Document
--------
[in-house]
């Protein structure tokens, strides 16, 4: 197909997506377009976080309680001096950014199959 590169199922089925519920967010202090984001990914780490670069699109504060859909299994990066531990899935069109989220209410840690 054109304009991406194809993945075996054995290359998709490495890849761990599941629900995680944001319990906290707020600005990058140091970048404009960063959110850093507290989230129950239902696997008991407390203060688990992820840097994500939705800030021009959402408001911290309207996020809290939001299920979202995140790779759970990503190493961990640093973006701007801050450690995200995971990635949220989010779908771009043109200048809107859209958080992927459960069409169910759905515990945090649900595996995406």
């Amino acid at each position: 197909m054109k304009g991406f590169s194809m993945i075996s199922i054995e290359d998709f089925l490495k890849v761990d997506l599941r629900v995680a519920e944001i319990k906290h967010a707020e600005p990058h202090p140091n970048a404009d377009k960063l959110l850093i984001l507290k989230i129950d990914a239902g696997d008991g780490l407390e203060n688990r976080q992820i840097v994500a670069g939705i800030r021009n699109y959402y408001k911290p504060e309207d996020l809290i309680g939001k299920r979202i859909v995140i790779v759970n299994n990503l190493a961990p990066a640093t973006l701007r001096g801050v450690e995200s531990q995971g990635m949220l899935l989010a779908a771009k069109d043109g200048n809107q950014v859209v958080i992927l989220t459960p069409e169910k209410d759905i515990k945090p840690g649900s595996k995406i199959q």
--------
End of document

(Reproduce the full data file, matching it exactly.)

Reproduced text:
[in-house]
């Protein structure tokens, strides 16, 4: 197909997506377009976080309680001096950014199959 590169199922089925519920967010202090984001990914780490670069699109504060859909299994990066531990899935069109989220209410840690 054109304009991406194809993945075996054995290359998709490495890849761990599941629900995680944001319990906290707020600005990058140091970048404009960063959110850093507290989230129950239902696997008991407390203060688990992820840097994500939705800030021009959402408001911290309207996020809290939001299920979202995140790779759970990503190493961990640093973006701007801050450690995200995971990635949220989010779908771009043109200048809107859209958080992927459960069409169910759905515990945090649900595996995406």
């Amino acid at each position: 197909m054109k304009g991406f590169s194809m993945i075996s199922i054995e290359d998709f089925l490495k890849v761990d997506l599941r629900v995680a519920e944001i319990k906290h967010a707020e600005p990058h202090p140091n970048a404009d377009k960063l959110l850093i984001l507290k989230i129950d990914a239902g696997d008991g780490l407390e203060n688990r976080q992820i840097v994500a670069g939705i800030r021009n699109y959402y408001k911290p504060e309207d996020l809290i309680g939001k299920r979202i859909v995140i790779v759970n299994n990503l190493a961990p990066a640093t973006l701007r001096g801050v450690e995200s531990q995971g990635m949220l899935l989010a779908a771009k069109d043109g200048n809107q950014v859209v958080i992927l989220t459960p069409e169910k209410d759905i515990k945090p840690g649900s595996k995406i199959q």